The buttoned-up world of the British upper classes is exploded by the brilliance, wit and audacity of Saki's bomb-like stories. In 'The Open Window' an imaginative teenager gives a visitor the fright of his life. In 'The Unrest Cure' the ordered home of a respectable country gent is rocked to its core. And 'Laura' expresses the hope of revenge via reincarnation. For punchlines, twists, satire and pure mirth, Saki's stories are second-to-none.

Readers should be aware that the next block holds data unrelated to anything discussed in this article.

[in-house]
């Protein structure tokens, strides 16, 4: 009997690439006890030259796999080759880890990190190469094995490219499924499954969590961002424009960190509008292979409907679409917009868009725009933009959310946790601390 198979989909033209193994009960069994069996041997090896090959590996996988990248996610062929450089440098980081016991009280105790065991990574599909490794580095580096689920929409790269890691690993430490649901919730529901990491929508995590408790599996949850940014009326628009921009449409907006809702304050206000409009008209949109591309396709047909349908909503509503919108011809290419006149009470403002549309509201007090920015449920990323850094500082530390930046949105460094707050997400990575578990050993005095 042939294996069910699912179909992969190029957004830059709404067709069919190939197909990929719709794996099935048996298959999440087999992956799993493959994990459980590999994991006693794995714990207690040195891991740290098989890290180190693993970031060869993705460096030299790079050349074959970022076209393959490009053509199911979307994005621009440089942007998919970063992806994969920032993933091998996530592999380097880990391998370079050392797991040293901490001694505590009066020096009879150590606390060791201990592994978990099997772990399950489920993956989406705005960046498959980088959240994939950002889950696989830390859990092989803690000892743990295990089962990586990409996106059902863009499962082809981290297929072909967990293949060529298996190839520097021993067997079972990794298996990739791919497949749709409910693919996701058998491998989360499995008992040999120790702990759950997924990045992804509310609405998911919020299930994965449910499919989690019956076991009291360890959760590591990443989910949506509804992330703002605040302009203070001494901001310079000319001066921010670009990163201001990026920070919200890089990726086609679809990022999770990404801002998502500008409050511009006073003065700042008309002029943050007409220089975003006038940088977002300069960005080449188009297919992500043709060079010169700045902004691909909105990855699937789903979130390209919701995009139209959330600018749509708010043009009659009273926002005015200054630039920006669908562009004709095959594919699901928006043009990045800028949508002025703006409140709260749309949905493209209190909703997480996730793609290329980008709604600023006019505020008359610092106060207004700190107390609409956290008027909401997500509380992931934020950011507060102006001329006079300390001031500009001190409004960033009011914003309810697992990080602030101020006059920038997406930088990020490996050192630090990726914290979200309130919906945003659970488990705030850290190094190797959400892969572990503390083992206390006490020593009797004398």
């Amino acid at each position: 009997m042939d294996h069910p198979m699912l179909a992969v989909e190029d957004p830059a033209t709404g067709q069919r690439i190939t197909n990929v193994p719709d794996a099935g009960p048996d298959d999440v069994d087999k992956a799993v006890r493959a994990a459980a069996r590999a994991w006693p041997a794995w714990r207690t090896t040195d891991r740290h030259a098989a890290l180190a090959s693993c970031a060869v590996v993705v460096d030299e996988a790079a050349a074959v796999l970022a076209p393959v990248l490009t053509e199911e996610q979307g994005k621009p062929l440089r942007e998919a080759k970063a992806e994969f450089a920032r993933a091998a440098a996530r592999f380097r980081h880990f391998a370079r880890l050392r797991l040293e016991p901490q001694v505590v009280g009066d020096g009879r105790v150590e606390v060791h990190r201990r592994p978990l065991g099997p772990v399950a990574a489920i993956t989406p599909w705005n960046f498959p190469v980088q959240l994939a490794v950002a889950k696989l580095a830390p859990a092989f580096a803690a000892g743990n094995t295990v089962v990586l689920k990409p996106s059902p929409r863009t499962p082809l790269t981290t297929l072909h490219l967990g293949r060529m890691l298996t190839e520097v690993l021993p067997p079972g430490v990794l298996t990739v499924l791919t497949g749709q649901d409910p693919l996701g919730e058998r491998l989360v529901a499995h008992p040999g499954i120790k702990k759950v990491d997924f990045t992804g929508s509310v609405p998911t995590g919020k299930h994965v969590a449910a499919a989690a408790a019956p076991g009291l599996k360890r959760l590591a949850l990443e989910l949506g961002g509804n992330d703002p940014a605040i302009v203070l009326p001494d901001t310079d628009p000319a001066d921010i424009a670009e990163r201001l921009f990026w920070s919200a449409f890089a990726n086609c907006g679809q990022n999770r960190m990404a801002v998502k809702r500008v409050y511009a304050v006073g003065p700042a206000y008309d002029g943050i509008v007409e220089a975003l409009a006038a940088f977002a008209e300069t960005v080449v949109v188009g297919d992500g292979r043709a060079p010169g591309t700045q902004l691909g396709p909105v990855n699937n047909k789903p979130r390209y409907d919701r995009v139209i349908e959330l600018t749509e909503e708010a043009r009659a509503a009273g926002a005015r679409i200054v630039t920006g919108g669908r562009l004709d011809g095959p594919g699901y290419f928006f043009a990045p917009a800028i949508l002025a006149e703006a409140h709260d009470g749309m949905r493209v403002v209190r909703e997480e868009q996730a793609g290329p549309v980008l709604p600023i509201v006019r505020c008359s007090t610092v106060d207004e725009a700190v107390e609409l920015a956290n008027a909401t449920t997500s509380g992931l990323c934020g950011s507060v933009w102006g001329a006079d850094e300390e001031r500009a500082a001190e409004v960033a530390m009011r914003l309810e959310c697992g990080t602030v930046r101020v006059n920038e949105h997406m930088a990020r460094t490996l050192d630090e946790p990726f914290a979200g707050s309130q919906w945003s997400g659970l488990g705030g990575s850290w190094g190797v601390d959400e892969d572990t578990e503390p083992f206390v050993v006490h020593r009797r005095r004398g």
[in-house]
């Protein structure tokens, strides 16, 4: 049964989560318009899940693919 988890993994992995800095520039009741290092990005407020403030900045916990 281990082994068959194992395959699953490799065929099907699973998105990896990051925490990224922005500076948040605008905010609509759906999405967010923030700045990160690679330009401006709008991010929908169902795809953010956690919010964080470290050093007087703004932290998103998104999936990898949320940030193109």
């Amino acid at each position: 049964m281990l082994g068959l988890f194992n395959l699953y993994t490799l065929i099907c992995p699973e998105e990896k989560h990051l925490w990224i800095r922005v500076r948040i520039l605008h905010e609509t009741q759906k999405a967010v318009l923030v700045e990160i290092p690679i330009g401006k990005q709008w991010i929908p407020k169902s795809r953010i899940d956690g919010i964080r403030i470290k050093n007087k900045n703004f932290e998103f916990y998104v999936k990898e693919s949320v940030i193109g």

Saki is the pen name of H. H. Munro, born in 1870 in Burma and educated in England. He began his writing career as a journalist and foreign correspondent but later turned to writing fiction - predominantly short stories for which he is best-remembered - as well as one history book. He was 43 when the First World War started. Although he was beyond the age of conscription, and although he was offered an officer's commission, Saki joined the army as an ordinary trooper. He was killed in 1916 in France by a German sniper.